Pressure to look to the cloud, and its potential for cost-effective IT delivery, comes from all areas of the business. But who is more concerned about information security?
Is the CIO the executive who is most anxious about data moving beyond the corporate firewall and into the cloud, or is the finance director more worried about risk?
"There are multiple constituents," suggests Rebecca Jacoby, global CIO at networking giant Cisco. "By nature, a big part of a CIO's job is risk management and an understanding of specific security concerns. When it comes to the cloud, security is a real risk and the technology isn't necessarily at the right level for most organisations at the moment."
Jacoby recognises that the broader technical architecture of business is changing quickly. But while the cloud is starting to gain momentum, substantial change could take as much as 10 years. Jacoby says security is definitely a key element in the development of the cloud and will continue to move up the executive agenda as on-demand becomes an organisational necessity.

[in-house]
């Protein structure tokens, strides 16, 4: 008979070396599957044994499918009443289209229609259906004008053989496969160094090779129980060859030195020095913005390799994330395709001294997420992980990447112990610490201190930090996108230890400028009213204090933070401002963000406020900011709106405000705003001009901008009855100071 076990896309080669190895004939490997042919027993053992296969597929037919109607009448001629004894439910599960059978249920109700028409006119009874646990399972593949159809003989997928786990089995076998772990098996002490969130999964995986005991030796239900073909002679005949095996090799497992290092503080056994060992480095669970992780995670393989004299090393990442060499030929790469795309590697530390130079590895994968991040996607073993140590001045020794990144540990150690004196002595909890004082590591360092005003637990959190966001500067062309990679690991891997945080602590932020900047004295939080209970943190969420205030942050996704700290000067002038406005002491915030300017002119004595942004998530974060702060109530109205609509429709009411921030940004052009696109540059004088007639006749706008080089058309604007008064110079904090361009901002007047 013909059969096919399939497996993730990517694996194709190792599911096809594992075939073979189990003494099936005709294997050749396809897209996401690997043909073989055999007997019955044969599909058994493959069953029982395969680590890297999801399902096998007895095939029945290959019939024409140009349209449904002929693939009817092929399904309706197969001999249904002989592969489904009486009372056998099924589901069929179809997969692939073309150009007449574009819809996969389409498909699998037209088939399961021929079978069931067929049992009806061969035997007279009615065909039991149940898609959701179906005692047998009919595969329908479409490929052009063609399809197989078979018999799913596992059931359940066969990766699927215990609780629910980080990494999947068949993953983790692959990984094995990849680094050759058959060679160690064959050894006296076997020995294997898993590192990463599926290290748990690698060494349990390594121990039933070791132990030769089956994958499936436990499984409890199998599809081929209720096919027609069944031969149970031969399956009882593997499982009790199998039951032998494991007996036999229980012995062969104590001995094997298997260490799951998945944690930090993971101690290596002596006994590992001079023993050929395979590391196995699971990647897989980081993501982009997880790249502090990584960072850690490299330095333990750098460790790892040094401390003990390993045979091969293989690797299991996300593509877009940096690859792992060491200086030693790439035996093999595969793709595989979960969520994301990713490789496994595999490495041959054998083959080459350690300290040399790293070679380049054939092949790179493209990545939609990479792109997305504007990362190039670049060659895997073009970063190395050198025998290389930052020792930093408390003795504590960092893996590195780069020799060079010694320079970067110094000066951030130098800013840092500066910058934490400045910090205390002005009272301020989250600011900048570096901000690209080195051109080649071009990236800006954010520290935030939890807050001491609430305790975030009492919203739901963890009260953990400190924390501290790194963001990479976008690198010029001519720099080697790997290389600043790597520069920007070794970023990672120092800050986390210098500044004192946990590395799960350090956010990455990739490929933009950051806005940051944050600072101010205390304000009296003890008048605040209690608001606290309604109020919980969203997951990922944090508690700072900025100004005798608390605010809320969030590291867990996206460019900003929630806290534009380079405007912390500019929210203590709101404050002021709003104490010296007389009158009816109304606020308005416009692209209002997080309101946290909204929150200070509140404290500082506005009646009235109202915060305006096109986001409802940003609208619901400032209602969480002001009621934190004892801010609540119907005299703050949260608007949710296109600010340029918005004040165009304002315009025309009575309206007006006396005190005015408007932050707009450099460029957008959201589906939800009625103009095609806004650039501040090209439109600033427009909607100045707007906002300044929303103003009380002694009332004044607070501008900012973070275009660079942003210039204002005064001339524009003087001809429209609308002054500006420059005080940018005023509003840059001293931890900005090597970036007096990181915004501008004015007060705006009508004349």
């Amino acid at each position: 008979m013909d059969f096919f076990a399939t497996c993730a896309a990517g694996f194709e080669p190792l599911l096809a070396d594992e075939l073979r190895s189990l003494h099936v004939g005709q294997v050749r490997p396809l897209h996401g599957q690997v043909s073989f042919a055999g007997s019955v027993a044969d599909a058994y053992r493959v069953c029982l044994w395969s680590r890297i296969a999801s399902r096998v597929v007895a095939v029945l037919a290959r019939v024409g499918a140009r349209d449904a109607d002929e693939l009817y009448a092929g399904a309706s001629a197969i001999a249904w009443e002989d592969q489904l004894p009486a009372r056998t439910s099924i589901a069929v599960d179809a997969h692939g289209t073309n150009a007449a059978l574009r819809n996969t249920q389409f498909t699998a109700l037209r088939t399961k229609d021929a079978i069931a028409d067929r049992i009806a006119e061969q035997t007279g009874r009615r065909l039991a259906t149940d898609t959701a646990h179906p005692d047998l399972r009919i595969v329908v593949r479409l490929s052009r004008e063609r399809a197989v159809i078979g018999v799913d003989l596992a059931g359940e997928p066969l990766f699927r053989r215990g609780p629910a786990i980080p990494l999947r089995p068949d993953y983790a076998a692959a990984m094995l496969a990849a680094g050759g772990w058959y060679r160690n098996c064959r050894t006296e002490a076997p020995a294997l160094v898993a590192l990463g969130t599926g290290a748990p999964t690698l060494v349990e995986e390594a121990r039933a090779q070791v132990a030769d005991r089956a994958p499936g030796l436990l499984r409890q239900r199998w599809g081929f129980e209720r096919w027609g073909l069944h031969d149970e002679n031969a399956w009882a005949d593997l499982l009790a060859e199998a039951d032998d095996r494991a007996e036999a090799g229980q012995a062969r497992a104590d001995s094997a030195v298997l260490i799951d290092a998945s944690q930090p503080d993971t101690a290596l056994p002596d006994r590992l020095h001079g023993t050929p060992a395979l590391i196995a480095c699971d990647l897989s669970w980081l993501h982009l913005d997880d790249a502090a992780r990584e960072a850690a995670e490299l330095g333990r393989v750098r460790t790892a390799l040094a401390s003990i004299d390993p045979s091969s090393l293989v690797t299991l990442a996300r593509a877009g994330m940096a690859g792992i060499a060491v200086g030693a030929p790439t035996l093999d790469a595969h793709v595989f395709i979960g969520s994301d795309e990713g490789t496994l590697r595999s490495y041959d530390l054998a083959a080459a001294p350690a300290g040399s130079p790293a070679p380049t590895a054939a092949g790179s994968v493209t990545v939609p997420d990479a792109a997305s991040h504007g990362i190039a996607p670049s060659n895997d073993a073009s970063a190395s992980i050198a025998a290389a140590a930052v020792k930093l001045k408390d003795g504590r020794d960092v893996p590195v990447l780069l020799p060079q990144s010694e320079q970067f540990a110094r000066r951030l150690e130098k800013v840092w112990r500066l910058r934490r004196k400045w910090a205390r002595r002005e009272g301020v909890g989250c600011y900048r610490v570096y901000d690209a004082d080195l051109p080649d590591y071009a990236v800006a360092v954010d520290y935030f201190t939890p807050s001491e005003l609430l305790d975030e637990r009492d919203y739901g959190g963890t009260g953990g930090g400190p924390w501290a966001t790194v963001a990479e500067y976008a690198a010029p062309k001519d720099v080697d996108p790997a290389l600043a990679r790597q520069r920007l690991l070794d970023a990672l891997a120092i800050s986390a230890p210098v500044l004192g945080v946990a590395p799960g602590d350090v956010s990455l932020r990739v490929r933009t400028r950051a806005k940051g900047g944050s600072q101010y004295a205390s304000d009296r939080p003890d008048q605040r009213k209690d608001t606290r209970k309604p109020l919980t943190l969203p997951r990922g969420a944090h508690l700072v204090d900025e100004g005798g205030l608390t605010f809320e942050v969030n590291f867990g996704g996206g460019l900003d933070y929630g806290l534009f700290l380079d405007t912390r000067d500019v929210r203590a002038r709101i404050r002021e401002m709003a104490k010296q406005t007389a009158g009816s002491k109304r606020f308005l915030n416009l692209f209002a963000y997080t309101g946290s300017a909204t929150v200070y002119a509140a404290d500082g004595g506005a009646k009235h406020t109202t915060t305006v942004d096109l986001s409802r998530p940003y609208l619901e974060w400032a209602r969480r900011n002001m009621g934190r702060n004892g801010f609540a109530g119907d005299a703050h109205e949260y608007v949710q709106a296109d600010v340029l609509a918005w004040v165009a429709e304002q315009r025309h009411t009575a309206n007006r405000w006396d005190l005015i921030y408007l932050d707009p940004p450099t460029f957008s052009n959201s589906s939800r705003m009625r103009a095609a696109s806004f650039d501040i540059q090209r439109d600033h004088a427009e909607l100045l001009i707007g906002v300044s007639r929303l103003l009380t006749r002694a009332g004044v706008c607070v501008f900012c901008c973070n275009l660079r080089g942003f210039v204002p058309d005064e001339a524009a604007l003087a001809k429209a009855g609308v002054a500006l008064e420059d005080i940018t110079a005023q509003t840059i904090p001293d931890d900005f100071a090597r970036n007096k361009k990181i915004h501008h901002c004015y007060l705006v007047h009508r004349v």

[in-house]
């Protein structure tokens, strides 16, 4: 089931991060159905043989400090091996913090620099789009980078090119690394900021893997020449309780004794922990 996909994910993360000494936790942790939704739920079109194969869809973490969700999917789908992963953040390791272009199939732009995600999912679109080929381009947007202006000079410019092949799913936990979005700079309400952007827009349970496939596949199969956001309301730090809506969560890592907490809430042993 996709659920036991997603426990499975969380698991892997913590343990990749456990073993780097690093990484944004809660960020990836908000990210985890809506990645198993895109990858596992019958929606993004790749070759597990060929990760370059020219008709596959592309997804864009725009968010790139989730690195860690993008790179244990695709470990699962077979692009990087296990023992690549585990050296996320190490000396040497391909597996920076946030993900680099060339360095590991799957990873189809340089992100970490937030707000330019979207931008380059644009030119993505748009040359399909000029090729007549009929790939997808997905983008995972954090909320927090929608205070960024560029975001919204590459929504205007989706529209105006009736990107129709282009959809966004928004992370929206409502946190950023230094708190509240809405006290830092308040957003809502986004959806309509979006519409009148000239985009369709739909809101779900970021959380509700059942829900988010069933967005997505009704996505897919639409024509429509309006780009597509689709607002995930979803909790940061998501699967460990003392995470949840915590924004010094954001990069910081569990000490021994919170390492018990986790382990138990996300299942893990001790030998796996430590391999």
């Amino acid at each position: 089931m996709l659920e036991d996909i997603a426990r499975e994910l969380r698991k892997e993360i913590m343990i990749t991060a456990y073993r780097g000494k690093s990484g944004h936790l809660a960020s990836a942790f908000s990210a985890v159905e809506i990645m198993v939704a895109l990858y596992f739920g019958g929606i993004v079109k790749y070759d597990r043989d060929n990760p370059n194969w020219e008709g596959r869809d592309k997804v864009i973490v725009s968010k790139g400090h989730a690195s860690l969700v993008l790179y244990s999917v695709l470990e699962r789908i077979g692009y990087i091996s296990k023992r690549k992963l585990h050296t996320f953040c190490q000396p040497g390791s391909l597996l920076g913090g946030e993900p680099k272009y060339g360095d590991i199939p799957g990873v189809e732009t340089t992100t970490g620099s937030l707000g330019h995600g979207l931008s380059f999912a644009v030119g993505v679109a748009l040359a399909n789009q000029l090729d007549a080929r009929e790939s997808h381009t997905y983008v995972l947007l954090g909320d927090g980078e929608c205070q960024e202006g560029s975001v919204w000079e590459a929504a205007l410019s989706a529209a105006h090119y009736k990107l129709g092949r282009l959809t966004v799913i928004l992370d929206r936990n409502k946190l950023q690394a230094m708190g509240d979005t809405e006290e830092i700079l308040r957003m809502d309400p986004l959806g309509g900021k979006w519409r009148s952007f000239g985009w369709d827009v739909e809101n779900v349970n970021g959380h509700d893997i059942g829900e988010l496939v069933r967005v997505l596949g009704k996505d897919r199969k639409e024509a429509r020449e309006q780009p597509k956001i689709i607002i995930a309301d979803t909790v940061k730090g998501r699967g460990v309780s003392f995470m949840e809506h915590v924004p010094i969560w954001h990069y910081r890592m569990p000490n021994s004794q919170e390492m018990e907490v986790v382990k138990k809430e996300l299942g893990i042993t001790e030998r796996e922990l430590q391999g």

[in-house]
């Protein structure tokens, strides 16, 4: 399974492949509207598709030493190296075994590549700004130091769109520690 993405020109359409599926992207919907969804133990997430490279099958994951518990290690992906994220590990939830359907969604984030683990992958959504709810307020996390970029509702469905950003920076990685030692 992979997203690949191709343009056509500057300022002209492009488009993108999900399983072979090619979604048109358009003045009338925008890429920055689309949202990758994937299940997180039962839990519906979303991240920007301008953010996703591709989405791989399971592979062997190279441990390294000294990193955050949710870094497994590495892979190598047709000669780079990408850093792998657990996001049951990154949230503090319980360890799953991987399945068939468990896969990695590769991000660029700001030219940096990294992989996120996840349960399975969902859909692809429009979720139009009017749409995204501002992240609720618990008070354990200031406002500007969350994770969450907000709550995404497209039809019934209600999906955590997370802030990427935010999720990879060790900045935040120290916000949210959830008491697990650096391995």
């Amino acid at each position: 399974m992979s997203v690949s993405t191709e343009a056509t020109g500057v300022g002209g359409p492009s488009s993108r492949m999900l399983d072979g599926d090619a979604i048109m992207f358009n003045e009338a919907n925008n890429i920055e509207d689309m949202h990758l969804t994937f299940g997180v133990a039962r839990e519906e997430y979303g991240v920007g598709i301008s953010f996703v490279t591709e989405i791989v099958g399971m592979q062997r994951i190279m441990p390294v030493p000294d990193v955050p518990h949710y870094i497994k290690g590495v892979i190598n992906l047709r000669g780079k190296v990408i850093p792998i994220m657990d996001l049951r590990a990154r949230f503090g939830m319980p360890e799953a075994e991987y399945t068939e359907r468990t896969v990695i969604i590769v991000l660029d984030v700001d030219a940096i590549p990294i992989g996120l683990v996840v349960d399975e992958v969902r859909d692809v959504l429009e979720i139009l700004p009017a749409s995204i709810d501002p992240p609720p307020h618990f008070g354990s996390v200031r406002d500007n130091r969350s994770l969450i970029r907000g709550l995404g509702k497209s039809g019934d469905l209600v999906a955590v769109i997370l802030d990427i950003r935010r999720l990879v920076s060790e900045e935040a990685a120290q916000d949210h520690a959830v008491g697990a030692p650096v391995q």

"The pressure from the business will be for CIOs to deliver the cloud because it is seen as a lot cheaper," says Jacoby. "But while CFOs like you to be cheaper, they're even more concerned about risk. Whenever I talk to the board, it's always the finance guys that organise the risk and resilience meetings. There's different and conflicting pressure from executives across the business and the cloud is all about consciously managing the risk."
So, does that focus on risk mean the finance director is the executive who is most anxious about information security and the cloud?
Cloud security breach of concern to all senior management
Not according to Paul Hanley, director of information security at KPMG, who disagrees strongly with the premise that responsibility for the cloud falls on the CFO's shoulders and suggests a serious security breach is a concern to all senior executives.
"Each of these executives perceives risk, and the impact of a security incident, in subtly different ways," he says. "If there is a breach, the CEO's primary concern might...
Mark Samuels is a business journalist and editor at IT leadership organisation CIO Connect. He has written for various organisations, including the Economist Intelligence Unit, Guardian Government Computing and Times Higher Education.